I think it’s pretty easy to get caught up in marketing speak when it comes to customers and think in terms of target markets and market share and the like, but in the end, even the buyer at the big corporate purchasing department is a person.
Defining and sketching the make up and personality of your ideal customer, you know, the ones you love to work with, is something I’ve been preaching for years.
The impact of narrowly defining who makes a great fit for your business – meaning who you can actually deliver the most value to – is astonishingly simple and profound.
It helps you first and foremost spot business you should not take. It helps you attract the right kind of customer and it guides how you simplify and communicate your marketing message.
Over the years marketers have come to call this sketch of ideal customer segments customer personas. I love the terms as it draws heavily on personality traits and behavior – two of the most important elements of a good fit.
The term persona originates in the theater world, which translates wonderfully to the world of business where character development, story lines and emotional connection are staples.
The idea behind a persona for the sake of marketing is to describe or sketch in elaborate detail exactly what a customer segment looks and acts like as though they are a real person. This might involve a character name like Mary or a descriptive term like Techie as well as an image. But the key is that Mary or Techie’s behavior is described in a way that gives clues to what they expect and how to spot them.
For example in my world you might meet: Bob – The Learning Focused Business Owner – Bob owns a business and realizes that he loves to learn – he soaks up everything he can and knows where to find more. He reads books, attends online seminars and can spout the latest business lingo. He researches before he makes a decision and relies heavily on information from his network. He craves a combination of coaching, teaching and DIY and demands the ability to dive deeper into subjects on his own. He wants help on things he does not understand and validation on the things he is working on to make sure he is on the right course.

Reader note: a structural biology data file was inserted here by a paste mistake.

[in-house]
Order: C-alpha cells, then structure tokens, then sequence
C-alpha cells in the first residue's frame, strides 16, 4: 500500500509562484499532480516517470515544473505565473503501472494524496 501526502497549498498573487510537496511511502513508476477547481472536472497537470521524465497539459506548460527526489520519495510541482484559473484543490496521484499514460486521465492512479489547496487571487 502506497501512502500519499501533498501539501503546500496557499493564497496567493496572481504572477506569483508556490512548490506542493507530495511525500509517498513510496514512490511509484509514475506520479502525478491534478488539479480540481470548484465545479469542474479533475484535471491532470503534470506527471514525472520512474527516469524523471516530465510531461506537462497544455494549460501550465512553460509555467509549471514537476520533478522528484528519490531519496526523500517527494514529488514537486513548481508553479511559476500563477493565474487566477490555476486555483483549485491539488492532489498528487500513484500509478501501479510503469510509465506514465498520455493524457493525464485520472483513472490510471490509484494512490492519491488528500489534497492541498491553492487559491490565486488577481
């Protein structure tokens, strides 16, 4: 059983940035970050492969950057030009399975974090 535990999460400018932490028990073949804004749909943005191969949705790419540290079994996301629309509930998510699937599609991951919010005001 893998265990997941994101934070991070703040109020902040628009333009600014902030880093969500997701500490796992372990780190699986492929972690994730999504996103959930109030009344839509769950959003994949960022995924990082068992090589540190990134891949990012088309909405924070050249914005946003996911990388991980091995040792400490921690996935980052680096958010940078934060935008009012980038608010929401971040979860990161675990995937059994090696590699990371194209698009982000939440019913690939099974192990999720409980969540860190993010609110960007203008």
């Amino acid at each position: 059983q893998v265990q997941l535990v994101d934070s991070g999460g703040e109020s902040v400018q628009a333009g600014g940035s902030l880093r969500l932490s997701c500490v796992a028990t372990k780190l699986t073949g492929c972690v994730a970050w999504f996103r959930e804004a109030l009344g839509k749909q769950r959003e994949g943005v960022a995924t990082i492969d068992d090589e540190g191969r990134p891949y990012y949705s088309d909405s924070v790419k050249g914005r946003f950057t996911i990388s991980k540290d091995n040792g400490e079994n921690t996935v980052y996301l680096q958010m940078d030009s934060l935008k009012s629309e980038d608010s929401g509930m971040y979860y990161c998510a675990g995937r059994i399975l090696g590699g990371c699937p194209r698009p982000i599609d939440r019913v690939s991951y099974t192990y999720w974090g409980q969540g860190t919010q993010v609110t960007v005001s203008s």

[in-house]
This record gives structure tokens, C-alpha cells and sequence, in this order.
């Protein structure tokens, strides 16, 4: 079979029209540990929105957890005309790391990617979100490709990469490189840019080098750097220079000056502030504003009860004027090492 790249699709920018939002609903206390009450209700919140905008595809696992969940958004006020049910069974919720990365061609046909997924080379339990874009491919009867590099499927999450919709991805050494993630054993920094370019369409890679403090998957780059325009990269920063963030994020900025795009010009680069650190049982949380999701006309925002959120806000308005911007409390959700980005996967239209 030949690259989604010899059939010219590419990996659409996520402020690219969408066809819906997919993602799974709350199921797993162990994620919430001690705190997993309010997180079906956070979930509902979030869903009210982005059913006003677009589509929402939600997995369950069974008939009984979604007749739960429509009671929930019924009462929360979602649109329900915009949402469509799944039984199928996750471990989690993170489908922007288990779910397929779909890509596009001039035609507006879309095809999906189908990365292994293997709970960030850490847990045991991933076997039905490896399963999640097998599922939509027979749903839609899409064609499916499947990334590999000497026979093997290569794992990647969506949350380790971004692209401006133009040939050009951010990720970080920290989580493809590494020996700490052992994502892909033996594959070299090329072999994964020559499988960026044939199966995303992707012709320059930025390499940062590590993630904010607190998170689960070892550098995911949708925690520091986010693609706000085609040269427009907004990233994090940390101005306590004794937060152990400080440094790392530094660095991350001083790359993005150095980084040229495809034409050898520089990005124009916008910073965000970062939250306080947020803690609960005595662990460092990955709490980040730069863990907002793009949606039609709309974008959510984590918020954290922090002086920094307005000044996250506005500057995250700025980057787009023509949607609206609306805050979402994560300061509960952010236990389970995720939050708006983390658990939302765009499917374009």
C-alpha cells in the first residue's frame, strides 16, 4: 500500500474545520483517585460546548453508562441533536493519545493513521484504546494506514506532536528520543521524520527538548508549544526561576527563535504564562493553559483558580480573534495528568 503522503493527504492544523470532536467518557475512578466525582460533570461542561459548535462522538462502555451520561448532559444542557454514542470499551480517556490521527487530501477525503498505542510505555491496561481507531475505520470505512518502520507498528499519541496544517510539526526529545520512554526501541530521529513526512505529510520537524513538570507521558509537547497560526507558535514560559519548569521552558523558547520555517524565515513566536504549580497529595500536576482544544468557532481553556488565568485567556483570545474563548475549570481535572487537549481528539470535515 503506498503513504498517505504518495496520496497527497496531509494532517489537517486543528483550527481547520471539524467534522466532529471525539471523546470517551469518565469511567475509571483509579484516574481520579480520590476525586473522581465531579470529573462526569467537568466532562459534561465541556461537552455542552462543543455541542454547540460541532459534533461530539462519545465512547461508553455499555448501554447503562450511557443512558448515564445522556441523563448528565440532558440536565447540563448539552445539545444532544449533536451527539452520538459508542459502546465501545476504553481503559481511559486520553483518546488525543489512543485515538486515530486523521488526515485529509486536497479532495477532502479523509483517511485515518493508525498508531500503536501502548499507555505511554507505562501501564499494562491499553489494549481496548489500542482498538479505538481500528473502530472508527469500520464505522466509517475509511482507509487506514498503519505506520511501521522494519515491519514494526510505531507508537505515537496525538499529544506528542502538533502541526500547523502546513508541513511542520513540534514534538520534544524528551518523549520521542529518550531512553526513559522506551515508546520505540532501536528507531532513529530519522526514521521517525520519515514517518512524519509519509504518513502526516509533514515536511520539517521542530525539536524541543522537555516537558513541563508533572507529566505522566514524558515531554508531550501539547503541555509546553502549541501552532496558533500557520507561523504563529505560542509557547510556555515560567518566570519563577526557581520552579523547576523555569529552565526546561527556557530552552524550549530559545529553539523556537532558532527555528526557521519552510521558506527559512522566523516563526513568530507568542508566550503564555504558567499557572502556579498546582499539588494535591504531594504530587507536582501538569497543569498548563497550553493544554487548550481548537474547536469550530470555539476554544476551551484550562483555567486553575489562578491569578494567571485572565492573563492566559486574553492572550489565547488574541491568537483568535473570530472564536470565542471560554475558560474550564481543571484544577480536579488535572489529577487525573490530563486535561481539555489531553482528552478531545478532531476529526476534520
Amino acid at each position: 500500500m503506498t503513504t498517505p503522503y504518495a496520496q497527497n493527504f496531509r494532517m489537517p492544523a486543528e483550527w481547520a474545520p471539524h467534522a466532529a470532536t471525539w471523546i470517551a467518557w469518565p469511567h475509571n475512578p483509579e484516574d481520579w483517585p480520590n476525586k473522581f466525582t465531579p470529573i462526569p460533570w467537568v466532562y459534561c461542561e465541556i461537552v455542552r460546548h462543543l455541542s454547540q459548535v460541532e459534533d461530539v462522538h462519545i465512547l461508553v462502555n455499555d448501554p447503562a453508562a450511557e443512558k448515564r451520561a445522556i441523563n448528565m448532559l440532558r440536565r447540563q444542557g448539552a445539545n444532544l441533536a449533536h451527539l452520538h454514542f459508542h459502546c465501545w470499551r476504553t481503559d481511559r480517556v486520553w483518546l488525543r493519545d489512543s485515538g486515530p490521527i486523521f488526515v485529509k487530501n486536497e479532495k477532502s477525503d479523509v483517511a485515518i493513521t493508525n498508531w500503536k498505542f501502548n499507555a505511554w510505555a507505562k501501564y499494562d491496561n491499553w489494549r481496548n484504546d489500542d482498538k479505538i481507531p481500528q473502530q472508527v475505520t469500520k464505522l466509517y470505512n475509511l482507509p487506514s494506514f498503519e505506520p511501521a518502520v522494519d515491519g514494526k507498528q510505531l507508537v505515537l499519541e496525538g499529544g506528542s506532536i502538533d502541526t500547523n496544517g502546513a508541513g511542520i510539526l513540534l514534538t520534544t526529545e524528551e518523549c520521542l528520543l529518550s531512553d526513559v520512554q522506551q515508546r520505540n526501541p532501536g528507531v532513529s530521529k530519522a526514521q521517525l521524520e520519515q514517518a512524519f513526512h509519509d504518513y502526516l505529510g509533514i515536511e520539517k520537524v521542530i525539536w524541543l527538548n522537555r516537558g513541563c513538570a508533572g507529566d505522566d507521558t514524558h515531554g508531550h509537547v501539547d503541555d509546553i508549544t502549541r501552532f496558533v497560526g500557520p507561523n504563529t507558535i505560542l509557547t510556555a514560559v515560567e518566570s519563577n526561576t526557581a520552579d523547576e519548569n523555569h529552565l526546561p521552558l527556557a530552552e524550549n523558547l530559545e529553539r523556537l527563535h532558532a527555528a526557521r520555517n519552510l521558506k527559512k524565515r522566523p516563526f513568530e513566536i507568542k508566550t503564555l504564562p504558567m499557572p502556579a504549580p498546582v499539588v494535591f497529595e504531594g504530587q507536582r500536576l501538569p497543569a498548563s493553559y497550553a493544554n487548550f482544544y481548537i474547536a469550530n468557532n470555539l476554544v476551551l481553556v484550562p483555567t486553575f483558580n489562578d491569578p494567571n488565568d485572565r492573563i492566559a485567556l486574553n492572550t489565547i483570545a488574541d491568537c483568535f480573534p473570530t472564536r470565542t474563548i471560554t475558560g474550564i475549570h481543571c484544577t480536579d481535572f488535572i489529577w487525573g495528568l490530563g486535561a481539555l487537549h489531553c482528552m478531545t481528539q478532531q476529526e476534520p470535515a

To give more insight into the notion of customer personas I visited with Adele Revella, president of Buyer Persona Institute and author of the eBook The Buyer Persona Manifesto
Revella describes what she calls 5 Rings of Insight that are required to accurately create customer personas.
1. Priority initiatives – What’s important to your customer right now
2. Success factors – What would success look like to them
3. Perceived barrier – What might hold them back from buying
4. Buying process – How do gather information and make a purchase
5. Decision criteria – How do they come to a decision
Revella’s work is focused primarily on large organizations but the considerations for any size business are the same. Have you ever considered the factors above as you consider your ideal customer?
Discovering and using customer personas is part gut feeling from your own experience, part stepping back and considering things like Revella’s five rings and part consistently asking your customers and prospect why they do what they do, why they don’t choose you, how they make decision and why they chose you.
Take all of that information and put into a set of characters your business is built to attract and everyone in your organization will learn how to attract the right kinds of clients.